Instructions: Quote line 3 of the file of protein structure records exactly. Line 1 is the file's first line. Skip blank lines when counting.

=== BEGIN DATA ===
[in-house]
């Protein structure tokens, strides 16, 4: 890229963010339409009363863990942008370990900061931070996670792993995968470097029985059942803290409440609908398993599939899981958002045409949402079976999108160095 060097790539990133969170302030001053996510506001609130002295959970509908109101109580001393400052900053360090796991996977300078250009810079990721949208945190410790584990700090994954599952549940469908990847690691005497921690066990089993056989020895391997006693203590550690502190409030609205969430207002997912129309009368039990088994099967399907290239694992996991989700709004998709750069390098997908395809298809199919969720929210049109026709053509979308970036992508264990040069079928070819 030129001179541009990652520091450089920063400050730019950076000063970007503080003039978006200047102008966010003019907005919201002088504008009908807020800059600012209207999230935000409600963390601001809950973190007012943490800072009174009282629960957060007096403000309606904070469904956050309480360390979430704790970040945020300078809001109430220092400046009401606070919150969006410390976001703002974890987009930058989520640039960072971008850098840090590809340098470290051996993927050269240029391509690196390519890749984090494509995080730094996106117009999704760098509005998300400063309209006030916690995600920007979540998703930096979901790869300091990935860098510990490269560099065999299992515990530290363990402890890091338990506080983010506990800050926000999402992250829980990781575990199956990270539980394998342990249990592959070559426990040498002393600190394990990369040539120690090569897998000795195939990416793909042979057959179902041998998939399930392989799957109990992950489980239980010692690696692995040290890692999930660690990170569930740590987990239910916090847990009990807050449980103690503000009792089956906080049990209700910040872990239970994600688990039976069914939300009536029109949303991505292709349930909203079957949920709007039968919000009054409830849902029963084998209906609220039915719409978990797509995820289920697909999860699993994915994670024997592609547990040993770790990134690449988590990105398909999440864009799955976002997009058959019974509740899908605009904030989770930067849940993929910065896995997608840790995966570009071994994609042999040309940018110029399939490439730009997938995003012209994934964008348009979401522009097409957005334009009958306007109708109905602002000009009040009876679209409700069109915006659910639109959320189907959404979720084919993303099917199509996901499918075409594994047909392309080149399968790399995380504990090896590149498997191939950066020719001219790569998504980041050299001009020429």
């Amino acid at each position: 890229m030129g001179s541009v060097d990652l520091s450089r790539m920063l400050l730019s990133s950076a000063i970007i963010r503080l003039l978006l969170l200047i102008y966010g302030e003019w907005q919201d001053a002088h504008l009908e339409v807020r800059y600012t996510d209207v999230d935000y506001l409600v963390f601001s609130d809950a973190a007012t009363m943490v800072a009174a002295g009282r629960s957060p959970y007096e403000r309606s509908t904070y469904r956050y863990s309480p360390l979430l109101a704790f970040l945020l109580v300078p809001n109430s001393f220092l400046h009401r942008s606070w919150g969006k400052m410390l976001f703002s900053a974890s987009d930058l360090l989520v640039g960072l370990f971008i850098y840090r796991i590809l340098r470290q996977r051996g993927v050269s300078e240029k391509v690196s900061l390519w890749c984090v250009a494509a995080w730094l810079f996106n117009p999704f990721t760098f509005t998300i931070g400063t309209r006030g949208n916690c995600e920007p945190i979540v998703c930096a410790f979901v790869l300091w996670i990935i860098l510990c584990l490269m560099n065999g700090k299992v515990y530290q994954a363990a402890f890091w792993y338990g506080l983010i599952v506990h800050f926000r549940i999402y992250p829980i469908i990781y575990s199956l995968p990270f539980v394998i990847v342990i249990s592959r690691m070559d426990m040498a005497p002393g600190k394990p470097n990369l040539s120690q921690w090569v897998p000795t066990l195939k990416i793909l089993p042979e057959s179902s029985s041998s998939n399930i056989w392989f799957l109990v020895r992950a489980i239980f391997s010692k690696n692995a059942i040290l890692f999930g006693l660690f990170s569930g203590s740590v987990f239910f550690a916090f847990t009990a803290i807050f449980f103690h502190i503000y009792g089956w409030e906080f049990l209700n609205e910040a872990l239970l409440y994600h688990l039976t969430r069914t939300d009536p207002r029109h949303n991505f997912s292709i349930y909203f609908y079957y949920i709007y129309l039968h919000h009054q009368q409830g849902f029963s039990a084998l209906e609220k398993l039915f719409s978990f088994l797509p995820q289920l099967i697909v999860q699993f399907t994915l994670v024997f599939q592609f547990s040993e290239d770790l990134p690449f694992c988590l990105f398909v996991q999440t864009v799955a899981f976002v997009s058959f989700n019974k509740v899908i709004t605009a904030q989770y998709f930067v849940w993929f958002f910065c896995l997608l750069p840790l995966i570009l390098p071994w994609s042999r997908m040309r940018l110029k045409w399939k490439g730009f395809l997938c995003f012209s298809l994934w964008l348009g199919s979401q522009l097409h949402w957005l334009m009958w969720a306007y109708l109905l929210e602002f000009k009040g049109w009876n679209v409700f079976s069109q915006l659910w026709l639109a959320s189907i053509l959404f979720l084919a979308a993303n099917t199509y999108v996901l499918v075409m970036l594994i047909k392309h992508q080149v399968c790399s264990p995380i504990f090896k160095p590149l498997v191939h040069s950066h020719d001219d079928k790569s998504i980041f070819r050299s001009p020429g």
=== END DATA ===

């Amino acid at each position: 890229m030129g001179s541009v060097d990652l520091s450089r790539m920063l400050l730019s990133s950076a000063i970007i963010r503080l003039l978006l969170l200047i102008y966010g302030e003019w907005q919201d001053a002088h504008l009908e339409v807020r800059y600012t996510d209207v999230d935000y506001l409600v963390f601001s609130d809950a973190a007012t009363m943490v800072a009174a002295g009282r629960s957060p959970y007096e403000r309606s509908t904070y469904r956050y863990s309480p360390l979430l109101a704790f970040l945020l109580v300078p809001n109430s001393f220092l400046h009401r942008s606070w919150g969006k400052m410390l976001f703002s900053a974890s987009d930058l360090l989520v640039g960072l370990f971008i850098y840090r796991i590809l340098r470290q996977r051996g993927v050269s300078e240029k391509v690196s900061l390519w890749c984090v250009a494509a995080w730094l810079f996106n117009p999704f990721t760098f509005t998300i931070g400063t309209r006030g949208n916690c995600e920007p945190i979540v998703c930096a410790f979901v790869l300091w996670i990935i860098l510990c584990l490269m560099n065999g700090k299992v515990y530290q994954a363990a402890f890091w792993y338990g506080l983010i599952v506990h800050f926000r549940i999402y992250p829980i469908i990781y575990s199956l995968p990270f539980v394998i990847v342990i249990s592959r690691m070559d426990m040498a005497p002393g600190k394990p470097n990369l040539s120690q921690w090569v897998p000795t066990l195939k990416i793909l089993p042979e057959s179902s029985s041998s998939n399930i056989w392989f799957l109990v020895r992950a489980i239980f391997s010692k690696n692995a059942i040290l890692f999930g006693l660690f990170s569930g203590s740590v987990f239910f550690a916090f847990t009990a803290i807050f449980f103690h502190i503000y009792g089956w409030e906080f049990l209700n609205e910040a872990l239970l409440y994600h688990l039976t969430r069914t939300d009536p207002r029109h949303n991505f997912s292709i349930y909203f609908y079957y949920i709007y129309l039968h919000h009054q009368q409830g849902f029963s039990a084998l209906e609220k398993l039915f719409s978990f088994l797509p995820q289920l099967i697909v999860q699993f399907t994915l994670v024997f599939q592609f547990s040993e290239d770790l990134p690449f694992c988590l990105f398909v996991q999440t864009v799955a899981f976002v997009s058959f989700n019974k509740v899908i709004t605009a904030q989770y998709f930067v849940w993929f958002f910065c896995l997608l750069p840790l995966i570009l390098p071994w994609s042999r997908m040309r940018l110029k045409w399939k490439g730009f395809l997938c995003f012209s298809l994934w964008l348009g199919s979401q522009l097409h949402w957005l334009m009958w969720a306007y109708l109905l929210e602002f000009k009040g049109w009876n679209v409700f079976s069109q915006l659910w026709l639109a959320s189907i053509l959404f979720l084919a979308a993303n099917t199509y999108v996901l499918v075409m970036l594994i047909k392309h992508q080149v399968c790399s264990p995380i504990f090896k160095p590149l498997v191939h040069s950066h020719d001219d079928k790569s998504i980041f070819r050299s001009p020429g």